Impact of hepatic P450-mediated biotransformation on the disposition and respiratory tract toxicity of inhaled naphthalene

Nataliia Kovalchuk, Jacklyn Kelty, Lei Li, Matthew Hartog, Qing Yu Zhang, Patricia Edwards, Laura Van Winkle, Xinxin Ding

Research output: Contribution to journalArticle

Abstract

We determined whether a decrease in hepatic microsomal cytochrome P450 activity would impact lung toxicity induced by inhalation exposure to naphthalene (NA), a ubiquitous environmental pollutant. The liver-Cpr-null (LCN) mouse showed decreases in microsomal metabolism of NA in liver, but not lung, compared to wild-type (WT) mouse. Plasma levels of NA and NA-glutathione conjugates (NA-GSH) were both higher in LCN than in WT mice after a 4-h nose-only NA inhalation exposure at 10 ppm. Levels of NA were also higher in lung and liver of LCN, compared to WT, mice, following exposure to NA at 5 or 10 ppm. Despite the large increase in circulating and lung tissue NA levels, the level of NA-GSH, a biomarker of NA bioactivation, was either not different, or only slightly higher, in lung and liver tissues of LCN mice, relative to that in WT mice. Furthermore, the extent of NA-induced acute airway injury, judging from high-resolution lung histopathology and morphometry at 20 h following NA exposure, was not higher, but lower, in LCN than in WT mice. These results, while confirming the ability of extrahepatic organ to bioactivate inhaled NA and mediate NA's lung toxicity, suggest that liver P450-generated NA metabolites also have a significant, although relatively small, contribution to airway toxicity of inhaled NA. This hepatic contribution to the airway toxicity of inhaled NA may be an important risk factor for individuals with diminished bioactivation activity in the lung.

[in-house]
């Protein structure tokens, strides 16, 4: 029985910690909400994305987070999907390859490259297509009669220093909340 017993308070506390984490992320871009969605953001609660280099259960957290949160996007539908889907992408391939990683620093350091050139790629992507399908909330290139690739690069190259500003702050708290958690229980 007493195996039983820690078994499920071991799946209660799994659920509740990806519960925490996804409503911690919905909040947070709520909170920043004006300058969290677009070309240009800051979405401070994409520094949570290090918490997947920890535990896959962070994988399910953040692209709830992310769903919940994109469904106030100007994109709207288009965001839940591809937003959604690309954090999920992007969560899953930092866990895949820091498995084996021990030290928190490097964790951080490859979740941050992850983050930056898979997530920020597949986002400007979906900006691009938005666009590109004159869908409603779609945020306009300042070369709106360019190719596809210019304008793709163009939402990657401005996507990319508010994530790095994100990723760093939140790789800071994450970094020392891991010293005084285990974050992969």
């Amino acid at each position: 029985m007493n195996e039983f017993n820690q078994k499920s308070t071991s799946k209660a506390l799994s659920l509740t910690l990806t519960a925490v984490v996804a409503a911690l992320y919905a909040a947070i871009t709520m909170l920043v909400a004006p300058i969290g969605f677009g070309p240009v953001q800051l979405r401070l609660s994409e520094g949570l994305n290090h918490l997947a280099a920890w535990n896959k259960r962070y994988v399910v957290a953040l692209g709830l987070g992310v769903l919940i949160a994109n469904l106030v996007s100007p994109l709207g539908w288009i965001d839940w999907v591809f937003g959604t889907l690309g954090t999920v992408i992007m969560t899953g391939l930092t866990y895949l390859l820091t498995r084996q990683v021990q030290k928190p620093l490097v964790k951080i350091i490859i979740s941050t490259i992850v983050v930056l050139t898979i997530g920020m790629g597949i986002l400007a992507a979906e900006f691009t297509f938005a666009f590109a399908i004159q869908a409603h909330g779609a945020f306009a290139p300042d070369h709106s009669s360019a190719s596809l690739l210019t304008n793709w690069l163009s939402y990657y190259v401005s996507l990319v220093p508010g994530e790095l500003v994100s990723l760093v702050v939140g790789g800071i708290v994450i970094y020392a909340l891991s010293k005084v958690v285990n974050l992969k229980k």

Original languageEnglish (US)
Pages (from-to)1-8
Number of pages8
JournalToxicology and Applied Pharmacology
Volume329
DOIs
StatePublished - Aug 15 2017

Fingerprint

Biotransformation
Respiratory System
Toxicity
Liver
Lung
Inhalation Exposure
naphthalene
Tissue
Environmental Pollutants
Biomarkers
Metabolites
Nose
Metabolism
Cytochrome P-450 Enzyme System
Glutathione

Keywords

  • Airway
  • Inhalation
  • Liver
  • Lung
  • Metabolism
  • Naphthalene
  • P450
  • Toxicity

ASJC Scopus subject areas

  • Toxicology
  • Pharmacology

Cite this

Impact of hepatic P450-mediated biotransformation on the disposition and respiratory tract toxicity of inhaled naphthalene. / Kovalchuk, Nataliia; Kelty, Jacklyn; Li, Lei; Hartog, Matthew; Zhang, Qing Yu; Edwards, Patricia; Van Winkle, Laura; Ding, Xinxin.

In: Toxicology and Applied Pharmacology, Vol. 329, 15.08.2017, p. 1-8.

Research output: Contribution to journalArticle

Kovalchuk, Nataliia ; Kelty, Jacklyn ; Li, Lei ; Hartog, Matthew ; Zhang, Qing Yu ; Edwards, Patricia ; Van Winkle, Laura ; Ding, Xinxin. / Impact of hepatic P450-mediated biotransformation on the disposition and respiratory tract toxicity of inhaled naphthalene. In: Toxicology and Applied Pharmacology. 2017 ; Vol. 329. pp. 1-8.
@article{3ffa338138764e8985f1a45ec91ef19a,
title = "Impact of hepatic P450-mediated biotransformation on the disposition and respiratory tract toxicity of inhaled naphthalene",
abstract = "We determined whether a decrease in hepatic microsomal cytochrome P450 activity would impact lung toxicity induced by inhalation exposure to naphthalene (NA), a ubiquitous environmental pollutant. The liver-Cpr-null (LCN) mouse showed decreases in microsomal metabolism of NA in liver, but not lung, compared to wild-type (WT) mouse. Plasma levels of NA and NA-glutathione conjugates (NA-GSH) were both higher in LCN than in WT mice after a 4-h nose-only NA inhalation exposure at 10 ppm. Levels of NA were also higher in lung and liver of LCN, compared to WT, mice, following exposure to NA at 5 or 10 ppm. Despite the large increase in circulating and lung tissue NA levels, the level of NA-GSH, a biomarker of NA bioactivation, was either not different, or only slightly higher, in lung and liver tissues of LCN mice, relative to that in WT mice. Furthermore, the extent of NA-induced acute airway injury, judging from high-resolution lung histopathology and morphometry at 20 h following NA exposure, was not higher, but lower, in LCN than in WT mice. These results, while confirming the ability of extrahepatic organ to bioactivate inhaled NA and mediate NA's lung toxicity, suggest that liver P450-generated NA metabolites also have a significant, although relatively small, contribution to airway toxicity of inhaled NA. This hepatic contribution to the airway toxicity of inhaled NA may be an important risk factor for individuals with diminished bioactivation activity in the lung.",